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Mortgage rates are rising faster than they have in more than a decade

What home sales data means for the housing market
What you need to consider when looking to buy a home 05:26

The average interest rate for a 30-year mortgage in the U.S. has risen to 4.67%, up sharply from 4.42% a week ago, Freddie Mac said Thursday.

The cost of home loans has surged over the last year, especially after the Federal Reserve announced earlier month that it was raising its short-term borrowing rate for the first time since 2018. A year ago, a fixed-rate 30-year mortgage — the most common loan for Americans buying a home — averaged 3.18%. The rate on a 15-year mortgage now averages 3.83%, up from 3.63% last week and 2.45% a year ago, according to Freddie Mac.

The Mortgage Bankers Association pegs the average rate on a conventional home loan at an even stiffer 4.8%. Mortgage rates haven't risen this quickly since February 2011, according to the group. That is compounding the difficulty of buying a home, with Mike Fratantoni, the trade group's chief economist, also noting the shortage of properties for sale. The 4.8% rate on a standard loan is the highest since December 2018. 

The jump in rates from last week would cost a homebuyer using a conventional 30-year mortgage to buy a median-priced home an additional $300 a month, Nadia Evangelou, senior economist and director of forecasting for the National Association of Realtors, told CBS MoneyWatch.

Mortgage rates are rising as residential real estate prices also continue to increase, pushing the dream of homeownership beyond the means of many middle-class Americans, who must compete against investors and higher-income buyers.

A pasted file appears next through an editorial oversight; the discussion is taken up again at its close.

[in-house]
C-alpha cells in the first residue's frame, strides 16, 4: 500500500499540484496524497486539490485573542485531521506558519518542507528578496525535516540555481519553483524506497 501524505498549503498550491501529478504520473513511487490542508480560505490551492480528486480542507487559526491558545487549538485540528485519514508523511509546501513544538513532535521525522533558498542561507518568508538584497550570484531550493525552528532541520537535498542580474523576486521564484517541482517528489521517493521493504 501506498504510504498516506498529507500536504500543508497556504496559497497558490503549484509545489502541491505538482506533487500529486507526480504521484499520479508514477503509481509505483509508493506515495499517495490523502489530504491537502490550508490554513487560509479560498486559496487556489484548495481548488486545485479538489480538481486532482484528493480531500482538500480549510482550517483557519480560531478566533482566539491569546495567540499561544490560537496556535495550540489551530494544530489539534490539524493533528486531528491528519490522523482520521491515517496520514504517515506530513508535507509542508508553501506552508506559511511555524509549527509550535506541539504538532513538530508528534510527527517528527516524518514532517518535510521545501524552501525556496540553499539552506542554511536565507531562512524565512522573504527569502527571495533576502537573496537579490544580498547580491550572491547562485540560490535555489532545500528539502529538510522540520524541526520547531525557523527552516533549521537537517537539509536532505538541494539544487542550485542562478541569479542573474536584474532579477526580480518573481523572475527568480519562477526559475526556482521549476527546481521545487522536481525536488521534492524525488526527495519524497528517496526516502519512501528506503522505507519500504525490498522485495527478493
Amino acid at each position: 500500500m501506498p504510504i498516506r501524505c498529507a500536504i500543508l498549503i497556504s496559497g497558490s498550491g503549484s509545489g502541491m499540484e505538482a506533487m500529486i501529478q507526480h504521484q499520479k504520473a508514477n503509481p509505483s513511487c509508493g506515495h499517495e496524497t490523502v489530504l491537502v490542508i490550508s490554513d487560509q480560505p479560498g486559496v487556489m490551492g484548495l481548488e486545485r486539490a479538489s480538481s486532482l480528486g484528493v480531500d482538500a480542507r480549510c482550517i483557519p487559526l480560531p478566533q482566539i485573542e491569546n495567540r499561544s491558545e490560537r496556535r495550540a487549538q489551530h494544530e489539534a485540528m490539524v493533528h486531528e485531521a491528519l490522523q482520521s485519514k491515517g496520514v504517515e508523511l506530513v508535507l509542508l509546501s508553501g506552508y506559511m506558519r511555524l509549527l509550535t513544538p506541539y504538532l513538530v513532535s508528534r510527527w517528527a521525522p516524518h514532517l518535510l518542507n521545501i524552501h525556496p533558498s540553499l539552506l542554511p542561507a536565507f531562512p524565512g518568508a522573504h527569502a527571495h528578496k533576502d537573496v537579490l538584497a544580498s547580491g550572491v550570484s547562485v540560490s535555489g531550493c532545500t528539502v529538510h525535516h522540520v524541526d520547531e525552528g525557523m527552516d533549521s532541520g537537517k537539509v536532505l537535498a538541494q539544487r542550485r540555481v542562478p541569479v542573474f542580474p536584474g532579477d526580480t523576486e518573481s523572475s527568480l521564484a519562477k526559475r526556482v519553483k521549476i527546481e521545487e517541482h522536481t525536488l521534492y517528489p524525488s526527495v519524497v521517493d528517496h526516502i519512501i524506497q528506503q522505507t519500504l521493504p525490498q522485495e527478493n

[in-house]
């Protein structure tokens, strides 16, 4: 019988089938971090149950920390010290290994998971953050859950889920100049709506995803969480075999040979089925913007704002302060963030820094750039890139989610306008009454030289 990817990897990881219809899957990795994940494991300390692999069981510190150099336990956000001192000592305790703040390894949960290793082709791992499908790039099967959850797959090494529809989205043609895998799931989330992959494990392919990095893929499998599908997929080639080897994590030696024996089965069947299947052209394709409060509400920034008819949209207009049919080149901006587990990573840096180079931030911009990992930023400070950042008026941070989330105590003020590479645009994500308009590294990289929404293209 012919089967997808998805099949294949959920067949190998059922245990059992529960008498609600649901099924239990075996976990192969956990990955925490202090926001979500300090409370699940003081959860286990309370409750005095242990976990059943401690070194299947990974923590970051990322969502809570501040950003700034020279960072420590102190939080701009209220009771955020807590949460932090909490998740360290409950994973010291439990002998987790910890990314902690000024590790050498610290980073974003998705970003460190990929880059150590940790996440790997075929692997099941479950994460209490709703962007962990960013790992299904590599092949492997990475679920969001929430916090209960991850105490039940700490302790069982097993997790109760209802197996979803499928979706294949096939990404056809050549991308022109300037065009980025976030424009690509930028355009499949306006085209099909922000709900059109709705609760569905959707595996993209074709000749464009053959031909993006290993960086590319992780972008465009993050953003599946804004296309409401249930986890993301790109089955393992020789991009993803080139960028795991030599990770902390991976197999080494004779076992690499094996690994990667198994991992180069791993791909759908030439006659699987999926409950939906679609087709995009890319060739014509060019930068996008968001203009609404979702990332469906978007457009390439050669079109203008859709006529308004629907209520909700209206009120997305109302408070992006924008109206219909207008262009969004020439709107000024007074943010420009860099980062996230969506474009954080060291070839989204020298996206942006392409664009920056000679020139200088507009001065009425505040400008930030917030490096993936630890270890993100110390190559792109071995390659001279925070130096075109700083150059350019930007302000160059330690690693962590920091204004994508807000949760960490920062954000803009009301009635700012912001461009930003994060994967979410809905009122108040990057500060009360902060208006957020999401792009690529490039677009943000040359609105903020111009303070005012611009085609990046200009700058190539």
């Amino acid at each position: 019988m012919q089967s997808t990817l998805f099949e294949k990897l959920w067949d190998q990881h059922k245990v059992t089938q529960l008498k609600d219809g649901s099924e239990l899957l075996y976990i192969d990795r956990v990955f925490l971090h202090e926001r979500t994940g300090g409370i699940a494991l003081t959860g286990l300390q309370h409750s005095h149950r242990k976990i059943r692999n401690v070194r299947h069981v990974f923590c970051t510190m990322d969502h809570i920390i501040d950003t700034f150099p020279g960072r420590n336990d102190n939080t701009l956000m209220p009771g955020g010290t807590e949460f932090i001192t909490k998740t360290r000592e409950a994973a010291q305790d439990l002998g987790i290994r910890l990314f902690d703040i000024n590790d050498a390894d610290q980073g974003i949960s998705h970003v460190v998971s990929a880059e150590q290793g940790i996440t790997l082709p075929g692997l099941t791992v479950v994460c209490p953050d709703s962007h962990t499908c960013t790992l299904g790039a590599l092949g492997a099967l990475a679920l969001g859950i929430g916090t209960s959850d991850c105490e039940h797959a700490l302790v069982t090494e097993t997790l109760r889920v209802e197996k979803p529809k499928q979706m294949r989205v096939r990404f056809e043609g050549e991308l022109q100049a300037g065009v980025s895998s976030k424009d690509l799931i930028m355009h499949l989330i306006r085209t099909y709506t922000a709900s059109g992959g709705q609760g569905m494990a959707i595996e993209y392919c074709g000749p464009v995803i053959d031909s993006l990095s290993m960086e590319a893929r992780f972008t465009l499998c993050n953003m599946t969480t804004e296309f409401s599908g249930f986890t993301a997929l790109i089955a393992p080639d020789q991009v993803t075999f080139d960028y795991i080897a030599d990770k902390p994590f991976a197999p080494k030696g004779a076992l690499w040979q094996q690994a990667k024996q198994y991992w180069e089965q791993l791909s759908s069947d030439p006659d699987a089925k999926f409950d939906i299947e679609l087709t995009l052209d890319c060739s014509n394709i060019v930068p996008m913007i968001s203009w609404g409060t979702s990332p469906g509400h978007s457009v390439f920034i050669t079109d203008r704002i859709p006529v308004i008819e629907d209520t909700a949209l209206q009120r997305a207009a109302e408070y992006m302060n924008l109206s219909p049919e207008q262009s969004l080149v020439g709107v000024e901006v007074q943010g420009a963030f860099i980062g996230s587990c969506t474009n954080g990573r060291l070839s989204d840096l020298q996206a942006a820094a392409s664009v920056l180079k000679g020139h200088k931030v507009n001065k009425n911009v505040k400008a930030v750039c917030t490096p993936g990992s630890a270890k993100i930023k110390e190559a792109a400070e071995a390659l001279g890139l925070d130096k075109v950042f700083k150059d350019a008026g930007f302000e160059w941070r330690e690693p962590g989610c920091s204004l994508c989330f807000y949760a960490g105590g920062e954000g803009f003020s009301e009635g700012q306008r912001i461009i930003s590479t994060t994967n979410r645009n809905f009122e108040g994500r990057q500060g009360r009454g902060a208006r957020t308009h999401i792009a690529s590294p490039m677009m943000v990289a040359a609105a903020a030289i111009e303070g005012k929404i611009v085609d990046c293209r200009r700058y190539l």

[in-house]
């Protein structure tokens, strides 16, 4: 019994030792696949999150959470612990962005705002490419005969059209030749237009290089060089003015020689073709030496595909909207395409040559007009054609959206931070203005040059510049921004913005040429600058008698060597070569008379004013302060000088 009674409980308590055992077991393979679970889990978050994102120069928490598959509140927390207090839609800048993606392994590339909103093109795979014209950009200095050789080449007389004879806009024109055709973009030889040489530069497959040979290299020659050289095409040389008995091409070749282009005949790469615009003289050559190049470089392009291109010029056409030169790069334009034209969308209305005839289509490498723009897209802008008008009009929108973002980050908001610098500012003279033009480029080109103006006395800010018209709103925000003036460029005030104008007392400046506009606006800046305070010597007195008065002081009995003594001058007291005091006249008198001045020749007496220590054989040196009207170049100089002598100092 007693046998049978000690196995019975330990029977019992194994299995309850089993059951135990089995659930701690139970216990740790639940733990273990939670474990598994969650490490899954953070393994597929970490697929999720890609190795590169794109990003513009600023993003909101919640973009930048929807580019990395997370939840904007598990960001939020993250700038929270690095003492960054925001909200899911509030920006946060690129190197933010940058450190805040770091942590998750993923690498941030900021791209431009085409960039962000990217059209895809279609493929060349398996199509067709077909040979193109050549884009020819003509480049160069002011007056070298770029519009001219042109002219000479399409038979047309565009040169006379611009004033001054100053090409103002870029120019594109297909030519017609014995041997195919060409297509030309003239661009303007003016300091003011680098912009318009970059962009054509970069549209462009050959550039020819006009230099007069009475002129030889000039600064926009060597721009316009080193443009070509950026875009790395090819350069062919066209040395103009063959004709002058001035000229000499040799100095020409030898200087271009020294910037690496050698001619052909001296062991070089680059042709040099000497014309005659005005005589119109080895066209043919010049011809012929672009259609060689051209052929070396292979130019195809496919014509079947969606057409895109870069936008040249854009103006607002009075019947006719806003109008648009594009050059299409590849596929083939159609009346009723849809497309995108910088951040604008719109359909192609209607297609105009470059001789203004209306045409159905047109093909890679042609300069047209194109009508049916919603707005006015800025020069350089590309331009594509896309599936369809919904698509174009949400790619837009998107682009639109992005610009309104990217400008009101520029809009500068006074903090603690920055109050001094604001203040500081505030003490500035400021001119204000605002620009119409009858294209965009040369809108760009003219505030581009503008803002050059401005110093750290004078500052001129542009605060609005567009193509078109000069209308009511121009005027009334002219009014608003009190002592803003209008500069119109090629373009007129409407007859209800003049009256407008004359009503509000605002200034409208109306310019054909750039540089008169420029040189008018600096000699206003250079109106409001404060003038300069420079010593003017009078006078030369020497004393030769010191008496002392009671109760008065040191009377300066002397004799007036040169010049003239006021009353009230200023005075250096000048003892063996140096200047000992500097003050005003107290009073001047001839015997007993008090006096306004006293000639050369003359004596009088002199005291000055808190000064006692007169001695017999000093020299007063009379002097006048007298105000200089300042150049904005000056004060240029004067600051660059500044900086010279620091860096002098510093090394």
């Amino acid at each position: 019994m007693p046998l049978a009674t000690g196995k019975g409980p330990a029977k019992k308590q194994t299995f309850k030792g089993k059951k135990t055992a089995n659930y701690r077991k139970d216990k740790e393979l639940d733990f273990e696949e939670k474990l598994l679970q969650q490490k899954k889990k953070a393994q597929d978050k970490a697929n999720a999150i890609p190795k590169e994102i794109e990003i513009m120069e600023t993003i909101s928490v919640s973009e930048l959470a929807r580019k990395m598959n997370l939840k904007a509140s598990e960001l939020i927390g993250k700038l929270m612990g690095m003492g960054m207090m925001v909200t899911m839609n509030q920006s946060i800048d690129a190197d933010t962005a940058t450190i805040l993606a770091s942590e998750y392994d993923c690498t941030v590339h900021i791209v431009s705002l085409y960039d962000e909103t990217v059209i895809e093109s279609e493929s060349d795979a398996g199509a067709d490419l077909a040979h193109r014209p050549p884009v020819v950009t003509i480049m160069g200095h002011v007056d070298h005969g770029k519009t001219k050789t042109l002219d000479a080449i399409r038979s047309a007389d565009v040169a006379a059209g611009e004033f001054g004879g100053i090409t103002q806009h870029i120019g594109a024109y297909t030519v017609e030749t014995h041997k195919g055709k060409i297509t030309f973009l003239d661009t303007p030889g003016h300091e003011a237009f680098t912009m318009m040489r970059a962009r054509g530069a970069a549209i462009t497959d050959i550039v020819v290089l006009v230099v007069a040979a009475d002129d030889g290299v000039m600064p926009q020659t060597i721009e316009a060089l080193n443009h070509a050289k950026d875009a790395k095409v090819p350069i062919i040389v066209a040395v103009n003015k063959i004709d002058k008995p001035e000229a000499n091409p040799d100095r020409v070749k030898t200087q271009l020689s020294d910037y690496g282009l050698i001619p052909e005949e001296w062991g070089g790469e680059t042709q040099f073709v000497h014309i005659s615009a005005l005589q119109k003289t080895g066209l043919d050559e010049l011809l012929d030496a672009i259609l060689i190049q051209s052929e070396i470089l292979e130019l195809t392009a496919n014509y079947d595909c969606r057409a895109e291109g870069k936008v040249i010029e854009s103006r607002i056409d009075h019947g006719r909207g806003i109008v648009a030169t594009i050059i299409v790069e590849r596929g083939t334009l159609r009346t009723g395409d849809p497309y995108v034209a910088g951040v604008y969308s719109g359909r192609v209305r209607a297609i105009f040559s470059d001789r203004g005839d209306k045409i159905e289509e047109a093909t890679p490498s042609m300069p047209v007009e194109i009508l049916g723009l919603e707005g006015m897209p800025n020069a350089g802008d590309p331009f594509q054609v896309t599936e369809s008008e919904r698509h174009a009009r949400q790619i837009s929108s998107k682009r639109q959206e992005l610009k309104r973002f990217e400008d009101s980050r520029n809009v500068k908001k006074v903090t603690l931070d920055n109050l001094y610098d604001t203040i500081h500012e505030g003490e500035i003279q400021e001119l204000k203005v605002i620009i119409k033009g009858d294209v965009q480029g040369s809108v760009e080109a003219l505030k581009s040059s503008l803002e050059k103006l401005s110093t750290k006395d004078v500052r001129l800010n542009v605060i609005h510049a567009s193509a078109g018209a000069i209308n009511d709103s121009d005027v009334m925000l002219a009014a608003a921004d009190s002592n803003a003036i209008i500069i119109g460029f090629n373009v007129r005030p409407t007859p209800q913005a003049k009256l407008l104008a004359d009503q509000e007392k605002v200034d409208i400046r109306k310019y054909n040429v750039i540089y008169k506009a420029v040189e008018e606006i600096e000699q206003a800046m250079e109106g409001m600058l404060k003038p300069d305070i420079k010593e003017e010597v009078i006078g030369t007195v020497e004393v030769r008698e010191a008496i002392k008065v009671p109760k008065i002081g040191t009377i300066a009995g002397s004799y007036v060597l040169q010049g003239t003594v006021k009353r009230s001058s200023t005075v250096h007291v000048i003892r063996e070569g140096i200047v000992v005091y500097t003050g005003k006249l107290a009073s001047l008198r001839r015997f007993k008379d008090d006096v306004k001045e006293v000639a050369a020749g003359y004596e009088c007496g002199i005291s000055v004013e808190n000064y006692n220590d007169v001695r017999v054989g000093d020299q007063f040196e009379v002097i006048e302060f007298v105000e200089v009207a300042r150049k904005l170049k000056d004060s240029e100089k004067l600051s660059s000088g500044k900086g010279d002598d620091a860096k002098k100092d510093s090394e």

Home prices in 20 major cities rose 19% in January from a year ago, according to the latest S&P CoreLogic Case-Shiller Index. Residential real estate costs have continued to climb because of the dearth of homes on the market and pent-up demand from buyers as COVID-19 loosens its grip on the U.S.

Atlanta, Georgia; Charlotte, North Carolina; Phoenix, Arizona; Miami, Florida and San Diego, California are experiencing some of the biggest home price increases in the U.S. As mortgage rates rise, meanwhile, more buyers are taking out adjustable-rate mortgages — one of the financial products blamed for the 2006 housing crisis. 

A Bankrate survey released Wednesday found that more than 40% of respondents said they don't earn enough to buy a house or afford a down payment and closing costs. One in five said they can't afford a home because mortgage rates are too high. 

"High – and rising – home prices can contribute to the feelings of not having enough income or savings accumulated to buy a house," Bankrate chief financial analyst Greg McBride said in a statement Wednesday. 

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